A revamped British Virgin Island Airways (BVIA) expects to
begin operating the first nonstop commercial service between the U.S. and the
BVI sometime this summer.
"We are focusing our efforts on this like a laser to
make sure it is done right from the start," BVIA CEO Jerry Willoughby said
in an interview with Travel Weekly.
The initial route would be between Miami and Beef Island
Airport, which is connected by a bridge to the country's main island of
Tortola. Service is expected to be offered three to four days per week at first,
then expanded as demand grows.
Willoughby, a longtime military and Delta Air Lines pilot
who later worked as an aviation consultant, leads the group that in 2014 acquired
BVIA, a former intra-island turboprop operation. Until its launch of a lone
charter flight between Tortola and Curacao on April 13, the carrier had been
out of service since fall 2014 as it worked to transform itself into a
commercial jet operation with daily flights to the U.S.
In April, BVIA received DOT approval to operate in the U.S.
That decision followed the January approval by the U.K.'s regulatory agency,
Air Safety Support International. The company must still receive FAA clearance
before scheduling flights.
BVIA is banking that the direct service unleashes pent-up
demand for the British Virgin Islands in the U.S. At present, Beef Island
Airport only offers service to nearby Caribbean islands. Most U.S. travelers
get to the BVI by connecting via propeller plane through San Juan or by flying
into St. Thomas in the U.S. Virgin Islands, then taking an approximately
45-minute ferry ride.
Along with being more efficient, Willoughby said the daily
nonstop route from Miami to Tortola would be cheaper than existing options. And
for people who live in the many U.S. markets that offer Miami service but no
San Juan service, it will turn what would have been a two-stop itinerary into a
much less daunting one-stop trip.
Americans accounted for approximately 70% of the 406,000
visitors who stayed overnight in the BVI last year, said Keith Dawson,
marketing manager for the BVI Tourist Board.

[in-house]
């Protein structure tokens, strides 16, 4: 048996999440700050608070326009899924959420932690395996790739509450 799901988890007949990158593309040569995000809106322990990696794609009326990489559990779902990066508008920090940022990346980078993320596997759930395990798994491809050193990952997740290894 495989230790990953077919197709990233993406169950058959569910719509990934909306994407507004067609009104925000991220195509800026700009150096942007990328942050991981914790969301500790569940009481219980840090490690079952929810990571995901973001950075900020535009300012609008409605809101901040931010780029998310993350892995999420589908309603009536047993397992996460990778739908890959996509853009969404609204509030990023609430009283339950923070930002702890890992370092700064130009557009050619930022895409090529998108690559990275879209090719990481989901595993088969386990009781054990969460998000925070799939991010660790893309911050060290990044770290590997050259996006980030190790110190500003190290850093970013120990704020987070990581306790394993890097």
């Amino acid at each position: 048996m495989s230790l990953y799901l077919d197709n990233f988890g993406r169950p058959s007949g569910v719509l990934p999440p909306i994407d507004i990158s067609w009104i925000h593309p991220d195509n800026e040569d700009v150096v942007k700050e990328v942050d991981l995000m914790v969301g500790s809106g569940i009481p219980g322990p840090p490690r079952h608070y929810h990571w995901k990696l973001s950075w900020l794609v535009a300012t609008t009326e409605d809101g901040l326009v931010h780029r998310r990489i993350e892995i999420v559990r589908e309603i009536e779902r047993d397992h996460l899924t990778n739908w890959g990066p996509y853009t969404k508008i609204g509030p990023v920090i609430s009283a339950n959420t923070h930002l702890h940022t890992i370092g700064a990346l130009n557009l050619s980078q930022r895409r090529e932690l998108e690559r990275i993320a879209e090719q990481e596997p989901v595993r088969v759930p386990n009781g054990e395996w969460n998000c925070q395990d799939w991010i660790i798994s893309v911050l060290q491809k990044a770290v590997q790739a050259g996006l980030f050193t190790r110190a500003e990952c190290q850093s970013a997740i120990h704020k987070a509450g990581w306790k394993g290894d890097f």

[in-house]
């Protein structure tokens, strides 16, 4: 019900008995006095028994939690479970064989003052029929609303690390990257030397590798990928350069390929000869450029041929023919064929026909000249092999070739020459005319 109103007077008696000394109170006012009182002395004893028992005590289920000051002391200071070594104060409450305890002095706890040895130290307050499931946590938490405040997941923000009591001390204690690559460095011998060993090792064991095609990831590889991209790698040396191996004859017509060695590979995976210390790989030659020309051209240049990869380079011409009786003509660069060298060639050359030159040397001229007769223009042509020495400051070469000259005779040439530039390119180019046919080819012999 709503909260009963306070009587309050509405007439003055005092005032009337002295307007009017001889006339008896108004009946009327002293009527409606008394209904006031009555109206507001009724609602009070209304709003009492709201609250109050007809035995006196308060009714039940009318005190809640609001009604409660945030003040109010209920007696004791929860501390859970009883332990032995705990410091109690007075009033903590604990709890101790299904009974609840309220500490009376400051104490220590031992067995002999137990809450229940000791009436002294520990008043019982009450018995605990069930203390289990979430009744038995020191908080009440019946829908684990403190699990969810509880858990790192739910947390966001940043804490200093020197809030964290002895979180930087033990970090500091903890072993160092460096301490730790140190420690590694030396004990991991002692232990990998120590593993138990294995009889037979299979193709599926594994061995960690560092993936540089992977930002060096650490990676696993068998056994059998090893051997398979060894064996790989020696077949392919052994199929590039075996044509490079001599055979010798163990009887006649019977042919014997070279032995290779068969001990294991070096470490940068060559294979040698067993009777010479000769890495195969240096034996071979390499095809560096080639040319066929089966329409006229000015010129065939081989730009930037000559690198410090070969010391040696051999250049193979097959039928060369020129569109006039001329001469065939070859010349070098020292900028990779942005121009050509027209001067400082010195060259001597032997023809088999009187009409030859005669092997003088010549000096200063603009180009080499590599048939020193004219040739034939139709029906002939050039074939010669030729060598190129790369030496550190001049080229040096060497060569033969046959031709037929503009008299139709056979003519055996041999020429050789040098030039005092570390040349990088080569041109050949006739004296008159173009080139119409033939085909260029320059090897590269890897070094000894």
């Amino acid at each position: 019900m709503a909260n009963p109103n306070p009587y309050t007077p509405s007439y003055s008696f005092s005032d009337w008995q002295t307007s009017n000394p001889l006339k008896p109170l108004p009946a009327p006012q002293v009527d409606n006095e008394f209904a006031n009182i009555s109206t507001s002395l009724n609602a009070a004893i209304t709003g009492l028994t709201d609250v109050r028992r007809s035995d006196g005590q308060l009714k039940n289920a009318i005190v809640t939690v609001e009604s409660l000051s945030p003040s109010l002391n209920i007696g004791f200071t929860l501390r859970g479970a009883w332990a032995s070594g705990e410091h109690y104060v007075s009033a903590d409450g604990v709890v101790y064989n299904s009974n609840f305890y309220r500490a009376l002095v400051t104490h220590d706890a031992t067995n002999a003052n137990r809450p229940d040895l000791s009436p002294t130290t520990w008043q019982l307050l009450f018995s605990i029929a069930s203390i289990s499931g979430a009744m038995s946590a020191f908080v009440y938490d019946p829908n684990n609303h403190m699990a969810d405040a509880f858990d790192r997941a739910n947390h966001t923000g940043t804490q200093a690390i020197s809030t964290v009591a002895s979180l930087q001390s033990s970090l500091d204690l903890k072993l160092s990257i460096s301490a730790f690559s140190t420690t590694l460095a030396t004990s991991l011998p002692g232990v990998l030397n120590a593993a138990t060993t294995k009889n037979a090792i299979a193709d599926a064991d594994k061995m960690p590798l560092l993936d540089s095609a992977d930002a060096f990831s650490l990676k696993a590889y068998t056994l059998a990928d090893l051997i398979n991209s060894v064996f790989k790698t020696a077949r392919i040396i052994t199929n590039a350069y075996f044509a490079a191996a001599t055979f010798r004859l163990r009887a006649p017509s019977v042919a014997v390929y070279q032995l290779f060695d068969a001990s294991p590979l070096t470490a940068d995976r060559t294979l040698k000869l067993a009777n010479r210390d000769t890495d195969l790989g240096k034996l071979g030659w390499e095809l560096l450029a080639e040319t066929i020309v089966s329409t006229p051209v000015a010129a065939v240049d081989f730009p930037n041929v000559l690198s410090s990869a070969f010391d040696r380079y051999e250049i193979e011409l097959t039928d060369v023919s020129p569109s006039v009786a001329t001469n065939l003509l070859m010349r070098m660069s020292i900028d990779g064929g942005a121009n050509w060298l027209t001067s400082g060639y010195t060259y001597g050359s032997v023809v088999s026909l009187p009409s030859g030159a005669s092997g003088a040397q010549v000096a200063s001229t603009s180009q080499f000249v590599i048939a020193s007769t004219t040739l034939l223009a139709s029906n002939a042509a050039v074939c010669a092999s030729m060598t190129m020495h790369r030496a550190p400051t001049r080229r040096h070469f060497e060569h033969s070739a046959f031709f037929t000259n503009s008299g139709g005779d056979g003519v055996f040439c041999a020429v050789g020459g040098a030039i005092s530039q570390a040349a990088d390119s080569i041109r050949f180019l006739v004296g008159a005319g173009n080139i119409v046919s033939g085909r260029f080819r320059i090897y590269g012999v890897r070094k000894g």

"I think it's a game-changer," Dawson said of the
planned BVIA launch. He added that the greater ease of travel should bring in
visitors who to this point haven't been drawn to the destination.
"I think it can help the situation in providing more
airlift options, not only to the North American visitors but also to those who
are connecting through Miami," Dawson said.
John Glynn, vice president of sales and marketing for Bitter
End Yacht Club International, an upscale 47-room resort on Virgin Gorda, BVI's
second most populous island, expressed similar optimism, saying the Miami flights
could open the island to more tourism by Canadians and South Americans, as well
as U.S. travelers.
Glynn said he talked up the pending service on a recent
spate of sales calls in South Florida.
"It was amazing to see how many agents were already familiar
with this service and it isn't even in place yet," he said.
BVIA plans to fly the Tortola route with a British-made Avro
Regional Jet 100, which was designed to handle short runways such as the one at
Beef Island Airport. The plane is configured with 12 business-class seats and
74 coach seats.
The carrier will sell tickets through the Amadeus and Sabre
GDSs, as well in direct channels and on OTAs, said Scott DeLacy, BVIA's chief
BVIA will pay commissions. "We expect our commission to be competitive and
attractive," DeLacy said.
BVIA is interested in interlining with U.S. carriers,
including American, which has a hub in Miami, Willoughby said.
Additional routes could be in the offing. The DOT
recently approved BVIA applications for authority to operate flights to New
York and Orlando.